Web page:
FRANKFORT, Ky. — Editor's Note: The above video is from 2020.
The Kentucky Senate on Thursday advanced a proposed constitutional change that would restrict governors from granting pardons in the weeks before and after an election.
The proposal reflects ongoing anger over former Gov. Matt Bevin's flurry of last-minute pardons before he left office in 2019. It won Senate approval on a 25-10 vote and goes to the House next.
The measure would amend the state’s Constitution to curb a governor's pardon powers in the month leading up to a gubernatorial election and for the time between the election and inauguration. If the bill clears the legislature, it would go on the statewide ballot for voters to decide the issue.
If ratified by the voters, a governor would still retain pardon powers for all but about two months of a four-year term, said Republican Sen. Chris McDaniel, the proposal’s sponsor.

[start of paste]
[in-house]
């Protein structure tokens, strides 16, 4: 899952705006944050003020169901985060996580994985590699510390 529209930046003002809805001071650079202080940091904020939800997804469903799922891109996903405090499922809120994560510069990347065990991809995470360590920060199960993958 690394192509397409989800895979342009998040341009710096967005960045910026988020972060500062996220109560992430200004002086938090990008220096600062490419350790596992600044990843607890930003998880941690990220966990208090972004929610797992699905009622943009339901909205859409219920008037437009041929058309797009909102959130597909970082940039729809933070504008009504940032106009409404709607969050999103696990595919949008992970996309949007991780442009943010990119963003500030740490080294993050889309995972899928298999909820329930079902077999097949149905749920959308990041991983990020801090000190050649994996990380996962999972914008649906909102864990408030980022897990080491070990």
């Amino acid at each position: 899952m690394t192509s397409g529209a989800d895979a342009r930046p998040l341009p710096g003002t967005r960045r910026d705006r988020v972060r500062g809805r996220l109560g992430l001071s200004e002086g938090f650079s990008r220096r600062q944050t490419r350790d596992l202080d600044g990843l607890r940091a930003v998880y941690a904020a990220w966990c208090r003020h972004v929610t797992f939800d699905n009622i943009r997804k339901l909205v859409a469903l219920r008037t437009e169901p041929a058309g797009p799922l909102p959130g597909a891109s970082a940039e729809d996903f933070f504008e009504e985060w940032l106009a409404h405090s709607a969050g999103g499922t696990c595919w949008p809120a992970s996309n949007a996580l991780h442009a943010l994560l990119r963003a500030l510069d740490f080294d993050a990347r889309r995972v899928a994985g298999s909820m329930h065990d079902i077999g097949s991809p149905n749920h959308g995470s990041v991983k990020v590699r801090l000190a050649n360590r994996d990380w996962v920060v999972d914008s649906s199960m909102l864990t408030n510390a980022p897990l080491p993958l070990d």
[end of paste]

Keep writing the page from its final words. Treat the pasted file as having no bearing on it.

“All this amendment does is require that a governor, or the party he represents, will have to stand in front of the voters and account for a pardon," he said. “I don’t think that basic accountability for a power that frees murderers to walk the streets is too much to ask. There will be no more hiding in the darkness of the last minutes of an administration.”
Bevin issued hundreds of pardons between his electoral defeat and his final day in office in late 2019. Several stirred outrage from victims or their families, prosecutors and lawmakers.
Opponents of the constitutional proposal have expressed disgust with the pardons but portray the measure as an overreaction to actions by one executive.